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35. Re: Morning Legal Briefs Oct 29, 2012, 23:23 Wowbagger_TIP
Beamer wrote on Oct 29, 2012, 22:30:
Wowbagger_TIP wrote on Oct 29, 2012, 22:24:
Beamer wrote on Oct 29, 2012, 20:40:
I sadly worked for a subprime mortgage company in the early 2000s. One of the better ones, sadly. No one was forcing anyone to give those loans, in fact the companies were bending over backwards. Did your numbers not work? We fired one sales manager for advising his loan officer to advise his customer to photoshop his pay stubs. That guy was rehired at a much bigger company in under a week.

No, everyone wanted to give bad loans (and, incidentally, get bad loans.) The thought was that everything would be consolidated, sold off in a package, and probably work out for the best. If not, well, by that point it was someone else's problem.

As it turned out, it was all of our problem. Pretty much everyone deserves blame here. Bankers. Loan officers. Borrowers. Bill Clinton. George Bush.
Don't forget Congress. Aside from the Bankers, who sure as hell should have known better, they are the most guilty. Banks are supposed to do the underwriting and not tell people they can afford more than they actually can, but I had that happen when I was looking for a house. Thankfully I had the sense to go with what I knew I could afford, and get a regular 30yr fixed mortgage, but a lot of banks were just telling people what they wanted to hear. That homes are a great investment and that they'll just keep going up in value, so it's no problem, and we've got this cool new type of mortgage so you can have affordable payments, etc.

It was fraud, fueled by greed, plain and simple, but a lot of people were too ignorant about finance and/or too greedy to care, so they signed for those stupid loans. Probably why Congress was so quick to bail out the banks too, as they were largely responsible for the laws that allowed it to happen. Of course they still caved to the banks afterwards and made sure to water down and stonewall all the reforms so that they banks stay fat and happy and still legally allowed to continue screwing with the economy.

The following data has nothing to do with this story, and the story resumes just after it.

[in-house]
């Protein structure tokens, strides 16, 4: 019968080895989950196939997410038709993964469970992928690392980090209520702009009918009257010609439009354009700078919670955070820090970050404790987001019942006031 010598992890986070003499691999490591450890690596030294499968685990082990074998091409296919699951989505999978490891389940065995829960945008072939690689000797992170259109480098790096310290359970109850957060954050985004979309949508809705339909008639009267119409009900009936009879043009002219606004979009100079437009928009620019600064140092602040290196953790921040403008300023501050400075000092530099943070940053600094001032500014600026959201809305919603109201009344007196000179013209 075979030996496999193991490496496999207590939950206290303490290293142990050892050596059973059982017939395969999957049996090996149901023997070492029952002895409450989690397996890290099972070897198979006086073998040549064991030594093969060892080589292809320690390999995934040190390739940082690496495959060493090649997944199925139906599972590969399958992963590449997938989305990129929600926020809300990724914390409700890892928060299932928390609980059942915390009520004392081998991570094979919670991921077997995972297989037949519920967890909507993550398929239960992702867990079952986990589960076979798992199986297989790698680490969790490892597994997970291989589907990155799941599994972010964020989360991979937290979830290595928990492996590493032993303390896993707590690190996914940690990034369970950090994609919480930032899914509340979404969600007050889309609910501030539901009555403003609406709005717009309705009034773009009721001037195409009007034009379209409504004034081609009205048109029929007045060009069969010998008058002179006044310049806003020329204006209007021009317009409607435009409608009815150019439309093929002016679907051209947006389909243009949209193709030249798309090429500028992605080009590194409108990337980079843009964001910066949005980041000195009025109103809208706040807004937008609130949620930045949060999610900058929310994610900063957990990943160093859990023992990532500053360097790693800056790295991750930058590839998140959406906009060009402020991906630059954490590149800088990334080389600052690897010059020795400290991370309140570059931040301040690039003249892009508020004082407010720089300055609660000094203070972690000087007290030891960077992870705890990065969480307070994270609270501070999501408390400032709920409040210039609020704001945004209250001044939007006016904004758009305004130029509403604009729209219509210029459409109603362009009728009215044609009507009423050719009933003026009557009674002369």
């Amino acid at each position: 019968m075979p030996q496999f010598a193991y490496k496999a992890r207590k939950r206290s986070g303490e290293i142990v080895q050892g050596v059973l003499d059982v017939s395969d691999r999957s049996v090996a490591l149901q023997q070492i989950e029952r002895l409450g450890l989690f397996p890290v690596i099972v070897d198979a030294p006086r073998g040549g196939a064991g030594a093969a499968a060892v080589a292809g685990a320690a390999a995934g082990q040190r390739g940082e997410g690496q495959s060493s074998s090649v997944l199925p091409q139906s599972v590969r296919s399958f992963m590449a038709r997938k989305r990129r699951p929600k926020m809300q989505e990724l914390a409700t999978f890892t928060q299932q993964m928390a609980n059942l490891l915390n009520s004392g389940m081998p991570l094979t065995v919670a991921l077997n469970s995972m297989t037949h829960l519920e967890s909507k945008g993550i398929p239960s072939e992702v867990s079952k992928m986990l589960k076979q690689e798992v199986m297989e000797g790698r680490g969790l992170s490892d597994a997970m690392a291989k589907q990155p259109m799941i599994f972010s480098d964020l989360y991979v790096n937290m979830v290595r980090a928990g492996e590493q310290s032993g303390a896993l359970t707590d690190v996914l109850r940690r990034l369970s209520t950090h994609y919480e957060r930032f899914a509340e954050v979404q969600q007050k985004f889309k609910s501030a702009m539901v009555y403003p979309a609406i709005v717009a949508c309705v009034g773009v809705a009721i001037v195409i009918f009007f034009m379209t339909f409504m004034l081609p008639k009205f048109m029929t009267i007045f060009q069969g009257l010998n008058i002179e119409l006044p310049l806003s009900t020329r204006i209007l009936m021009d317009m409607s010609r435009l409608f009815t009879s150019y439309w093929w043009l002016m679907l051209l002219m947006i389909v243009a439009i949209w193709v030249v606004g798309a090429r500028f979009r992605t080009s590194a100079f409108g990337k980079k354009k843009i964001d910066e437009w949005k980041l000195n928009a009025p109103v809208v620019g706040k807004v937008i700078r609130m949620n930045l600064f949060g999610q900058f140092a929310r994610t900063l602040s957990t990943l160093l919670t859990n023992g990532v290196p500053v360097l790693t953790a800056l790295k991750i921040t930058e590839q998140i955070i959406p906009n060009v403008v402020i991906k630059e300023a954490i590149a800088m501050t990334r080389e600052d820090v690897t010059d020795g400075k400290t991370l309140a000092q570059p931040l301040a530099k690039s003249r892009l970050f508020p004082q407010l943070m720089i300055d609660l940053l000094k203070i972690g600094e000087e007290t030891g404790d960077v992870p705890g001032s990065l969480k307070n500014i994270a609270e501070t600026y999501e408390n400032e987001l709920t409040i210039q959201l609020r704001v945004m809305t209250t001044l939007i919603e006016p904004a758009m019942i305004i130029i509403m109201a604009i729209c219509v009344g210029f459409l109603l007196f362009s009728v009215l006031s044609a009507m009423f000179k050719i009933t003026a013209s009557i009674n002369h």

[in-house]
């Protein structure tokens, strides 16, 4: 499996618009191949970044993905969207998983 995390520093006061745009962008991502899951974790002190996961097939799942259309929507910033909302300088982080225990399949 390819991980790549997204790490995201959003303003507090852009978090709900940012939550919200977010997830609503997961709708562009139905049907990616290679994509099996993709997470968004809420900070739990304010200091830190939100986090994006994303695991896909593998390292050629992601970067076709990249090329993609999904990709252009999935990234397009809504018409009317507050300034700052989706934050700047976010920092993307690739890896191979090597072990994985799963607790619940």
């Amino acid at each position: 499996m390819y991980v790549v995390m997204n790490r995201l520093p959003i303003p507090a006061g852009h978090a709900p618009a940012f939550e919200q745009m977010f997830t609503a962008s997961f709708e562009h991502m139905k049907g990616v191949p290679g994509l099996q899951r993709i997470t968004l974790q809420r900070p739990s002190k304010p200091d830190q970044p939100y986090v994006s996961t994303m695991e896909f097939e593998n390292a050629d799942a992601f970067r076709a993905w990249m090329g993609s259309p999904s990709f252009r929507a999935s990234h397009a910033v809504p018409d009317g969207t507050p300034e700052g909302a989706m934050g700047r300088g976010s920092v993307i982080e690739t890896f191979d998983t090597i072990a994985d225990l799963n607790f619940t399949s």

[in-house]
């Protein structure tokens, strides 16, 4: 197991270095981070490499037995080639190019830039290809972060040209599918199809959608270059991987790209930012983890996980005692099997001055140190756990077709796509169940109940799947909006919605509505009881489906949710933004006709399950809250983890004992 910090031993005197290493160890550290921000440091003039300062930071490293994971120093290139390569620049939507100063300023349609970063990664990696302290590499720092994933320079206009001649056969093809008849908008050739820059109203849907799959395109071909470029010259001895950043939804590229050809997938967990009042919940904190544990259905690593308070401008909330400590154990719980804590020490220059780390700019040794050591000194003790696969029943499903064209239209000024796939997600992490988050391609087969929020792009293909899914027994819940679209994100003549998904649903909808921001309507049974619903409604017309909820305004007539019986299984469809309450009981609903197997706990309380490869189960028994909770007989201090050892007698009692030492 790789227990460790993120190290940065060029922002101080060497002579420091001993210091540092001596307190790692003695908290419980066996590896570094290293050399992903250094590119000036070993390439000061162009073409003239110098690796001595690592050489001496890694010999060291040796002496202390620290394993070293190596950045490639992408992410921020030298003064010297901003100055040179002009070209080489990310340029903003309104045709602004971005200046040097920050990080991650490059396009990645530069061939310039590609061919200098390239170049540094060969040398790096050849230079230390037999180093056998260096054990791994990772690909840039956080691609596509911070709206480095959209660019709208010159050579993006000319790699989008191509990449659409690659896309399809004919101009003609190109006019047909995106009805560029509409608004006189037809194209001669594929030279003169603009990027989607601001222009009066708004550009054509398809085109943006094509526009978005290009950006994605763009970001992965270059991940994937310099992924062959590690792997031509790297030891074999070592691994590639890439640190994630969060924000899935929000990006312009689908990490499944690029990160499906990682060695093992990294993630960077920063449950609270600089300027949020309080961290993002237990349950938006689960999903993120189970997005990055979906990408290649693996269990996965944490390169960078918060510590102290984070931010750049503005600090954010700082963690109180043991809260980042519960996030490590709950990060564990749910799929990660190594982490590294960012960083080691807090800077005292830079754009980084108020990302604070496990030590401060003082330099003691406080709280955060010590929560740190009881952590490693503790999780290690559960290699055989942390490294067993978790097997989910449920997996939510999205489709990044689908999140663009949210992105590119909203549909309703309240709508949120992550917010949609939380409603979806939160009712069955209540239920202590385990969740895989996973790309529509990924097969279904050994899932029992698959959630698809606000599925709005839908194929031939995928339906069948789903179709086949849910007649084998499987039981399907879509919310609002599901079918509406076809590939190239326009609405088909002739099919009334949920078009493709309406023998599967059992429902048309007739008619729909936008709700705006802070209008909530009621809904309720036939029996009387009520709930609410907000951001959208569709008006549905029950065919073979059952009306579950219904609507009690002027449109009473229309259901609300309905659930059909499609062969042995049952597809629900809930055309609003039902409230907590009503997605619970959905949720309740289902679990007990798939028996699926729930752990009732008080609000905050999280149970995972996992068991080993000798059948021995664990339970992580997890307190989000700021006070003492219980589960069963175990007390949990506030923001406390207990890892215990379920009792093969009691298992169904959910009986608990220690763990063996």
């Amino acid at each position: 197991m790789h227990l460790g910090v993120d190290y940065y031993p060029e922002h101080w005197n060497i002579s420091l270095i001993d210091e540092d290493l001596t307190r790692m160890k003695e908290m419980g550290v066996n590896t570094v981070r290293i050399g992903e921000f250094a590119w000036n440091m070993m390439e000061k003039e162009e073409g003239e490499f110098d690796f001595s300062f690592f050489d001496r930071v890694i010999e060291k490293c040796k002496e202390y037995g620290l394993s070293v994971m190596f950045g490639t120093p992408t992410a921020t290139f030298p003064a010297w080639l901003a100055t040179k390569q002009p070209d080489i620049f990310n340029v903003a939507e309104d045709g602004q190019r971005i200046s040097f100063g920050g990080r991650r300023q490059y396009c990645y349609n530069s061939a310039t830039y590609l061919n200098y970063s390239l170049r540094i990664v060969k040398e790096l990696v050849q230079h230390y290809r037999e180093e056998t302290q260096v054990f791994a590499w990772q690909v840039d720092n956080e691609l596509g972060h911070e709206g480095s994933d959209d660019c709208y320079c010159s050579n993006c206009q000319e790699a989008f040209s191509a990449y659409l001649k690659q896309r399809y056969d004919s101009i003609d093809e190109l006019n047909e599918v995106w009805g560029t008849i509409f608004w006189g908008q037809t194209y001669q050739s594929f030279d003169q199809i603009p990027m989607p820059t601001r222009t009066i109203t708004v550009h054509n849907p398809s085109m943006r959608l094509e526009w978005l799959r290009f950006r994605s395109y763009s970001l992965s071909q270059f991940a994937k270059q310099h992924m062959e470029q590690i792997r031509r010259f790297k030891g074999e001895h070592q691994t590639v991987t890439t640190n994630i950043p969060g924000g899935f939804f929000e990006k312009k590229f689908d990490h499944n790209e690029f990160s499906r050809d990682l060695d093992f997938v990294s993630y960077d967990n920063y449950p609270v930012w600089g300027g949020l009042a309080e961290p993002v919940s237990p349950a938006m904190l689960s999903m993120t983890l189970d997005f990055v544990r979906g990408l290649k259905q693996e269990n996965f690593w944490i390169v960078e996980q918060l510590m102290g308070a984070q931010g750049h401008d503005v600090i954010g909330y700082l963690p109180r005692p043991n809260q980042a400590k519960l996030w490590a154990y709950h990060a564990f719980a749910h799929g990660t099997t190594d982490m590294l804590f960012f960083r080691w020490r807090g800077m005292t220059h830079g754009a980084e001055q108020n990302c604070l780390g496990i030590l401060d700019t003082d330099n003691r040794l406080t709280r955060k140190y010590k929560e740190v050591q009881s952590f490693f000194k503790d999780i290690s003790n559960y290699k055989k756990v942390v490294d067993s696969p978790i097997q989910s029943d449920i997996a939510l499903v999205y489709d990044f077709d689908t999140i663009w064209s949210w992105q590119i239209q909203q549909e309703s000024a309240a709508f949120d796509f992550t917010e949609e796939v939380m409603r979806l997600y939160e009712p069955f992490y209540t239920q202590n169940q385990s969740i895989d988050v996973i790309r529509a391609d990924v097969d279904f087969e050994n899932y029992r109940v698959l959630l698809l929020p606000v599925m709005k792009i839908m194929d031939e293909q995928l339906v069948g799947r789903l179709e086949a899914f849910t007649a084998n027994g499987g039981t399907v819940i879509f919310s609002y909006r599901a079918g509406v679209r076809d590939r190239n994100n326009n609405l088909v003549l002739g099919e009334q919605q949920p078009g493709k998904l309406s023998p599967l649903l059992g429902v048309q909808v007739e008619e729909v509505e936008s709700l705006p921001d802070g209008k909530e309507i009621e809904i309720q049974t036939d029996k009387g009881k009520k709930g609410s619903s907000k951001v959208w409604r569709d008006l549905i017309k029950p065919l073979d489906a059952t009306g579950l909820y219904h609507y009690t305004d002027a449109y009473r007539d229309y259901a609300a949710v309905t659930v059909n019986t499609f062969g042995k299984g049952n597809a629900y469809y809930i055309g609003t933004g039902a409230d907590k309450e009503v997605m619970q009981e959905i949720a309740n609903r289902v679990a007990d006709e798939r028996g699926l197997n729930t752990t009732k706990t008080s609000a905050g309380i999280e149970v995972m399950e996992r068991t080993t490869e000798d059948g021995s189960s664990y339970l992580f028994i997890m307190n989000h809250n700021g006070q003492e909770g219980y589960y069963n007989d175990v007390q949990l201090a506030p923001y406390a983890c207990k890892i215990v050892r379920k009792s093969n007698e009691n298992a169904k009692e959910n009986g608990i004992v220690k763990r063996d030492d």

Maybe the investment bankers should have, but they didn't. They didn't know better. Their models were too complex and faulty. And no one really knew.

But banks weren't underwriting these, subprime mortgage companies were. New regulations started originators, who would do the loan themselves then sell them. If no one would buy they loan they'd put them into scratch-and-dent, meaning they'd package a whole bunch of bad loans together and sell them off. Odds were only a small amount would foreclose. Turns out most did.

Yeah, you're right that they probably didn't actually know what was going on, at least not until it was too late. But everyone was doing things that were dumb and/or outright fraud. Either by duping the lendees, or by duping investors, or by duping ratings agencies, etc. Everyone thought they could make it someone else's problem. A lot of those packages were full of terrible loans and were still given AAA ratings and sold off as such. They were making so much money off of it that nobody cared. They just wanted their fat bonuses and someone else could deal with the fallout.
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"The whole problem with the world is that fools and fanatics are always so certain of themselves, but wiser people so full of doubts." -- Bertrand Russell (I think...)
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